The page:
Finding the Beat; the Nightlife of Istanbul

By Katherine Belliel
Istanbul is a city where not only the view amazes. As day turns to night, many locals and visitors head out for a night on the town that in 2007 Newsweek called “the coolest in the world.” Istanbul goes to bed really late, and sometimes never sleeps at all.
Katherine Belliel

At the right place, you can lose yourself until the wee hours of the morning. Even a novice can find a harmonious place within the various vibrant clubs and bars ubiquitous throughout this historic city.

The most affluent clubs are located along the Bosporus near Kurucesme, on the European side. Reina, ( located on the Bosporus with a spectacular view of the bridge, opened in 2002 and is still going strong. Popular especially in the summer, Reina is multi-storied, with five or more different high end restaurants located inside.

Vastly redecorated every year, Reina never looks the same two years in a row. This restaurant/bar/club also can be accessed by boat, and what better way to make a grand entrance? Not many nightspots in America offer these options. The only drawback is that most of the people inside prefer people-watching to dancing. However, given the celebrities and glitterati who play here, I find that people-watching is pretty fun to do at Reina.

Not far from Reina is the Kurucesme arena, an outdoor concert venue on the Bosporus. Sting and Shakira are two of the biggest names to let their voices float over the water in this exceptional venue. Check, (the Turkish Ticketmaster) for concert listings and ticket information, and try to catch a concert here if you can. The website also has an English option, so you can also see what’s playing in various venues throughout the city.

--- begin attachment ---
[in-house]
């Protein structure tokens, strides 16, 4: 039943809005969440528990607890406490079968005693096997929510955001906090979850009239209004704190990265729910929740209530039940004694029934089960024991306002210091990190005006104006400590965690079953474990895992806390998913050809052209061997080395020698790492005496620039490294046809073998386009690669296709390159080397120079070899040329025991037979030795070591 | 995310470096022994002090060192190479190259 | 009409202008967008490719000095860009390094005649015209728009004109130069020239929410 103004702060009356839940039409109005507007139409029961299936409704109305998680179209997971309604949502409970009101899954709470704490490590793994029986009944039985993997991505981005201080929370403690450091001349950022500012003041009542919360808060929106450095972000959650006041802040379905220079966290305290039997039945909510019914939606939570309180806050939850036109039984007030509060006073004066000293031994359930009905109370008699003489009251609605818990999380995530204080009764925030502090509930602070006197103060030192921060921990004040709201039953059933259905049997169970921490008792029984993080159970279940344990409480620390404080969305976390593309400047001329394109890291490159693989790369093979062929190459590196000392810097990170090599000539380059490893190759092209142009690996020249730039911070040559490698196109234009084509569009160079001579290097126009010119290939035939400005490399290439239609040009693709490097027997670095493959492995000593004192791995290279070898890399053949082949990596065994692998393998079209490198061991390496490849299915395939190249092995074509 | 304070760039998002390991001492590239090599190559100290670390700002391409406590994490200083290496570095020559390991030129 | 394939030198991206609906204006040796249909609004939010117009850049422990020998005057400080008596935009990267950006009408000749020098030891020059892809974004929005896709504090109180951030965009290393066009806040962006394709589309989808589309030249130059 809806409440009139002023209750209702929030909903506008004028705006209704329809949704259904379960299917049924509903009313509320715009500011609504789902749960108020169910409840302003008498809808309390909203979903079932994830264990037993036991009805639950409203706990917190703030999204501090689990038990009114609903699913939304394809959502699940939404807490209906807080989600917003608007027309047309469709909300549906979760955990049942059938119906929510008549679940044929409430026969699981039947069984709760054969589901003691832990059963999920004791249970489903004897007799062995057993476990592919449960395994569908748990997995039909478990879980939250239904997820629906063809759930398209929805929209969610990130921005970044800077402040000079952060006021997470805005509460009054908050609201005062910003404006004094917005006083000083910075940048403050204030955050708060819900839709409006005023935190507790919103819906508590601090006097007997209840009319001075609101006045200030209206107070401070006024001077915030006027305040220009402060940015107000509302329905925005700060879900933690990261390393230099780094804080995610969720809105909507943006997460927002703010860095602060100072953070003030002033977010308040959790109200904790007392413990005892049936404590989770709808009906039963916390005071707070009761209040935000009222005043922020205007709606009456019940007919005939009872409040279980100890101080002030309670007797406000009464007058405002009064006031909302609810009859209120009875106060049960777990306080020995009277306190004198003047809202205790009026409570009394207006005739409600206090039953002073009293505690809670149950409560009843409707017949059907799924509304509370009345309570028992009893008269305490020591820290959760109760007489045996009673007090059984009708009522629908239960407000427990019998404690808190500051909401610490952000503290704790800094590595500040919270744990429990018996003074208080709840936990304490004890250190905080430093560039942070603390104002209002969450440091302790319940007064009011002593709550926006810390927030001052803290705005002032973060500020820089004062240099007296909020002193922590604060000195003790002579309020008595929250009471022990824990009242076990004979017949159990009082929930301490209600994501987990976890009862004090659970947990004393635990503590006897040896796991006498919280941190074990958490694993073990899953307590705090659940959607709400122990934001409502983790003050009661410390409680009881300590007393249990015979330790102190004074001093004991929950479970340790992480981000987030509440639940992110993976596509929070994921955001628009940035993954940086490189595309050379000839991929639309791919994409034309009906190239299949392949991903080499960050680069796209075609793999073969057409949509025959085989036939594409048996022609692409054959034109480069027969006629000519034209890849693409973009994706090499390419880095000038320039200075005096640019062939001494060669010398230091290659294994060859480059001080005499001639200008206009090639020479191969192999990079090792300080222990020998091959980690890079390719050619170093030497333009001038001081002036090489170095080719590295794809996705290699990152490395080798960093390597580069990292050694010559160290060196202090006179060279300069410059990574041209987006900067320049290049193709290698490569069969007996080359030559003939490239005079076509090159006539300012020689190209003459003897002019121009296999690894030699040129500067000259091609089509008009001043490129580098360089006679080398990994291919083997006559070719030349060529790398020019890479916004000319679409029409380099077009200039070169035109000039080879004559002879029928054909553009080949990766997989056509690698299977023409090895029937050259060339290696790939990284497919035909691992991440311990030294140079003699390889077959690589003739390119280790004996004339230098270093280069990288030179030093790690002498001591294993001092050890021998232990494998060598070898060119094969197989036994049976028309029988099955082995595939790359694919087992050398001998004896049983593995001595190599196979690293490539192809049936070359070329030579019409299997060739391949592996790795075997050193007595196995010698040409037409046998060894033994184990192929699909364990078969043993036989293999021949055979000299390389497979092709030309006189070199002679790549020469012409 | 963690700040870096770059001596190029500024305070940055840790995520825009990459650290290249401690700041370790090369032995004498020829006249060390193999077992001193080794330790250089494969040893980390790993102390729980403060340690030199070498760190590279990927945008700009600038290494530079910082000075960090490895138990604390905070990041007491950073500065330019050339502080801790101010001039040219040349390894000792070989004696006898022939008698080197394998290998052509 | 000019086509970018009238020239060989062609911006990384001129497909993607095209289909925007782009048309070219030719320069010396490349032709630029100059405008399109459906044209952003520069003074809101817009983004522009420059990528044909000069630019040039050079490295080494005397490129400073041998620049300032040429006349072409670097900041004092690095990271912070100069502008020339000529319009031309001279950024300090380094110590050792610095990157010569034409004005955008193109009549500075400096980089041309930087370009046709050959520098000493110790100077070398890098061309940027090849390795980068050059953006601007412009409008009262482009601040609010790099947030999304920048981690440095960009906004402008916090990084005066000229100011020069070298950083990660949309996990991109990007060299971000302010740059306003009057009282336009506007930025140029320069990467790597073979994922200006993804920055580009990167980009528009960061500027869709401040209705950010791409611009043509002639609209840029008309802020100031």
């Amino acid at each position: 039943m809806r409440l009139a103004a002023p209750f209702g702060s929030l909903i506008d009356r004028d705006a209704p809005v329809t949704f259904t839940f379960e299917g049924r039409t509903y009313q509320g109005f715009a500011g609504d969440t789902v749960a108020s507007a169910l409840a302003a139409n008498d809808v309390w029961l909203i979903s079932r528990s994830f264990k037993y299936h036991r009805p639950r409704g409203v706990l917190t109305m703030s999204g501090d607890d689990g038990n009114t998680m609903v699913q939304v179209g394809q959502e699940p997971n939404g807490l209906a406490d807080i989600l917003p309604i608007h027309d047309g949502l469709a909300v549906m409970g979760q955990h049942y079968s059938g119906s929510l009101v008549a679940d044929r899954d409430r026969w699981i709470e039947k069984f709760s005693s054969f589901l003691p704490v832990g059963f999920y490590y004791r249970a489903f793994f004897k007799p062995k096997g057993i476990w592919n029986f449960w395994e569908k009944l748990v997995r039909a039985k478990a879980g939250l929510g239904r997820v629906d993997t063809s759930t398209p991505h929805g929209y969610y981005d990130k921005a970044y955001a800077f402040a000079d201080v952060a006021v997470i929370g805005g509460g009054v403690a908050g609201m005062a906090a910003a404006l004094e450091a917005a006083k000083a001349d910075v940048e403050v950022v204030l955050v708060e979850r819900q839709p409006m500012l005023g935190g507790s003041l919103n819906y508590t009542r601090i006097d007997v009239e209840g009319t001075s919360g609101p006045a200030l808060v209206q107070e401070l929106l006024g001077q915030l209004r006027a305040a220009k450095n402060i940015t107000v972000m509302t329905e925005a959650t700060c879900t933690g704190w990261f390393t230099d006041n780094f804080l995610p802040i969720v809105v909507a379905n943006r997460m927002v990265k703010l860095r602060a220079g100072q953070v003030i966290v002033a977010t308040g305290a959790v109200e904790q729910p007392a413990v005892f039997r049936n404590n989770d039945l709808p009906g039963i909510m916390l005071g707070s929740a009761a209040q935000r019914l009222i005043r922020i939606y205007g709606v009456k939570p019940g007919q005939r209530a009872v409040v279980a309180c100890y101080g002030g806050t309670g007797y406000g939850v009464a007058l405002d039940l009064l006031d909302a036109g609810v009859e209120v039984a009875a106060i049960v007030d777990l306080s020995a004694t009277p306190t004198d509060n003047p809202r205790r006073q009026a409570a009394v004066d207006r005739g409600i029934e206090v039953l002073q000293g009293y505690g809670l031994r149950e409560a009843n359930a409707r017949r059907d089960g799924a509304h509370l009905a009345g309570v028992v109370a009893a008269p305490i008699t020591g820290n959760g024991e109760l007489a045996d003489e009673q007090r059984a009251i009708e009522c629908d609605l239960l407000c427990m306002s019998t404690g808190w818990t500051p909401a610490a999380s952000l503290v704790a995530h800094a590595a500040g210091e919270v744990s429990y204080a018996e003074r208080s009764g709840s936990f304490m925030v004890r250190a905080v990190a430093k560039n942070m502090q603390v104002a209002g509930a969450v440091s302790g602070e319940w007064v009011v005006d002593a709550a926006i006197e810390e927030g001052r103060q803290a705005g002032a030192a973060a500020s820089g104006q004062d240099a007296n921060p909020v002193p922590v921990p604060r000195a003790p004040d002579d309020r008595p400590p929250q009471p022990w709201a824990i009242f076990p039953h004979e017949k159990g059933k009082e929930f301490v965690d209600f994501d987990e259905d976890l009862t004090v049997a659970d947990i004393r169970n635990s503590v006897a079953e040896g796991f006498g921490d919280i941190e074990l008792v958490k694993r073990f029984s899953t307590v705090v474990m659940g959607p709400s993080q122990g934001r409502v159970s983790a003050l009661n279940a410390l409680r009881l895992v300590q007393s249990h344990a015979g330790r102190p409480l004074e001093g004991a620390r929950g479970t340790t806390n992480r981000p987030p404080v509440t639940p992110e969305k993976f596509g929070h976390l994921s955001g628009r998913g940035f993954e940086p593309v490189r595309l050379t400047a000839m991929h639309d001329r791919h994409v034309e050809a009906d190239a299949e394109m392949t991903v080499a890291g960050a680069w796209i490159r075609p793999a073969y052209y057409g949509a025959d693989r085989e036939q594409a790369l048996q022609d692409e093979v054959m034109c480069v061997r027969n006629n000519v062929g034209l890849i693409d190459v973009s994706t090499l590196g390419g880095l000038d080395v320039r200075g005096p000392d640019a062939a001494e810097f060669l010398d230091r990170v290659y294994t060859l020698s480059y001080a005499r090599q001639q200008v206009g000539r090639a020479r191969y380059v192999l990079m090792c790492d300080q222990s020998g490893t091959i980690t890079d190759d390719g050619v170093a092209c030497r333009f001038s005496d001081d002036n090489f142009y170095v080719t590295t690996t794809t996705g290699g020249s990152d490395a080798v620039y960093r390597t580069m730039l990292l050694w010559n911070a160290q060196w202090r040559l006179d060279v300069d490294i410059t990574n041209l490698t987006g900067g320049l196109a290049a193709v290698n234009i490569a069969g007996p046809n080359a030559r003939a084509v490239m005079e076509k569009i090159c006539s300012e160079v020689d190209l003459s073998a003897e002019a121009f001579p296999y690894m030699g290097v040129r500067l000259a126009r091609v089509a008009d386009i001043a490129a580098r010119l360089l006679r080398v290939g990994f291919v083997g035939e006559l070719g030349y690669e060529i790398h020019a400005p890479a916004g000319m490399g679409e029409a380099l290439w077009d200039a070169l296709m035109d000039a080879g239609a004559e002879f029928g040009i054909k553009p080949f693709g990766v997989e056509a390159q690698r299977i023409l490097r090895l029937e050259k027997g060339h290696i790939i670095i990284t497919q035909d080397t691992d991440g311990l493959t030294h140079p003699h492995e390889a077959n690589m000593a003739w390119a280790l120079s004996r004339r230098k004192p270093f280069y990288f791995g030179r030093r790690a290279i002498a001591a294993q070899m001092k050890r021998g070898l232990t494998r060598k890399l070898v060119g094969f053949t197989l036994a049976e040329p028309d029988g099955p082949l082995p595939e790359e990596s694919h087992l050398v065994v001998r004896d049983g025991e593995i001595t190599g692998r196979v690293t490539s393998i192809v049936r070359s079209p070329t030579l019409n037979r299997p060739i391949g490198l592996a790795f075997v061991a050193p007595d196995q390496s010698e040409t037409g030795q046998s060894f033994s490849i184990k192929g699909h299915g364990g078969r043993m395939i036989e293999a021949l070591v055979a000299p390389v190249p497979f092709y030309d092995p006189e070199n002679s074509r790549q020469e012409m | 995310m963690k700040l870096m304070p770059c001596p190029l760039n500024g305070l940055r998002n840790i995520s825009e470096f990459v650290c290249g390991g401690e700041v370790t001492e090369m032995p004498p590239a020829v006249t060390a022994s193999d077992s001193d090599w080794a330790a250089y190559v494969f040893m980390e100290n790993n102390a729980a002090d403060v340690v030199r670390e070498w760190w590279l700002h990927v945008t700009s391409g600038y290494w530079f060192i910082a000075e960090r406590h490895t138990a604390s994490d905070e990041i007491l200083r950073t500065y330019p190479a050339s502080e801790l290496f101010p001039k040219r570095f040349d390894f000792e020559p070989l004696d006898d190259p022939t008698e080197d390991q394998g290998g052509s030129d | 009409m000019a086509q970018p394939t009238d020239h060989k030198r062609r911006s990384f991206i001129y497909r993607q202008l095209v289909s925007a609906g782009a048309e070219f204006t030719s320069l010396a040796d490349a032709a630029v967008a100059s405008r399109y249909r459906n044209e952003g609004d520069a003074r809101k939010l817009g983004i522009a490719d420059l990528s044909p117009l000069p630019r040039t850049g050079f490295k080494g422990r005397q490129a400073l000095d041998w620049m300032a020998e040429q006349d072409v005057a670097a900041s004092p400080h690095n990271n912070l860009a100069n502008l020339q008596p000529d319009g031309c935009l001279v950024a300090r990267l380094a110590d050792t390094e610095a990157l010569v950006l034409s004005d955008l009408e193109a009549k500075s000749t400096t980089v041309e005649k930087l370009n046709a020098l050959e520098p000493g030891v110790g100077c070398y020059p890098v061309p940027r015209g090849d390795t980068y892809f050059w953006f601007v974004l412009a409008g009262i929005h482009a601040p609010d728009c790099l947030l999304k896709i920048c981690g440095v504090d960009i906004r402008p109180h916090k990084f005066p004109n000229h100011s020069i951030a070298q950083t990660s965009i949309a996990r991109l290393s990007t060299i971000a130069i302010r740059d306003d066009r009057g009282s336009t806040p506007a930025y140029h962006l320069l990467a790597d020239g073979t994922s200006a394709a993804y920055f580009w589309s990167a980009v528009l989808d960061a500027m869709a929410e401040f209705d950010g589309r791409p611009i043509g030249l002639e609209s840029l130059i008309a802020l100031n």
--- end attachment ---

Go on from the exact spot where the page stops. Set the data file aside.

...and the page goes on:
Closer to the Bosporus Bridge is the district of Ortakoy, which recently emerged as a nightlife hotspot. This quaint, artistic neighborhood is perfect for a day or evening stroll, with many eccentric and interesting shops and cafes to check out. After hours, head to JC’s, a wonderful jazz club that should be taken advantage of. JC’s, (  an Ortakoy favorite, has a fantastic jazz lineup, an open and relaxing interior, and decent food. Entrance fees vary with each performer, but rest assured that whatever the price, JC’s is worth it.
Things get wilder nearer the center of the city. Stop in at Cahide Cabaret (, located in the Macka district of Istanbul, not far from Taksim Square. Cahide is famous for its lively staff and cabaret shows. The inside is colorfully vintage, and even the patrons add to the décor. Many people wear costumes here, and the place has a lively, energetic feel. The crowd is much more upbeat, and the experience is loads of fun.

The best place to really feel the beat of Istanbul is undoubtedly Taksim Square. Taksim and adjacent Beyoglu have something for everyone. Located on the square near the Marmara Hotel is the Ataturk Kultur Merkezi (AKM) where you can almost always catch an opera, ballet, or orchestra concert for a very affordable price. Bustling Istiklal Avenue never sleeps, and as you walk down the crowded, pedestrian street, be prepared to be assailed by an eclectic symphony created from the music of the various bars, clubs and cafes that line the street.

Those who prefer wine should head to Pano and Viktor Levi (, two landmark Istanbul wine houses located near the Galatasaray High School and personal favorites of mine. These neighboring, historic establishments have standing wine bars on the first floor, and dinner seating in the basement and balcony levels. This is a perfect place to go to start your evening. The food is good, and the local wines delectable.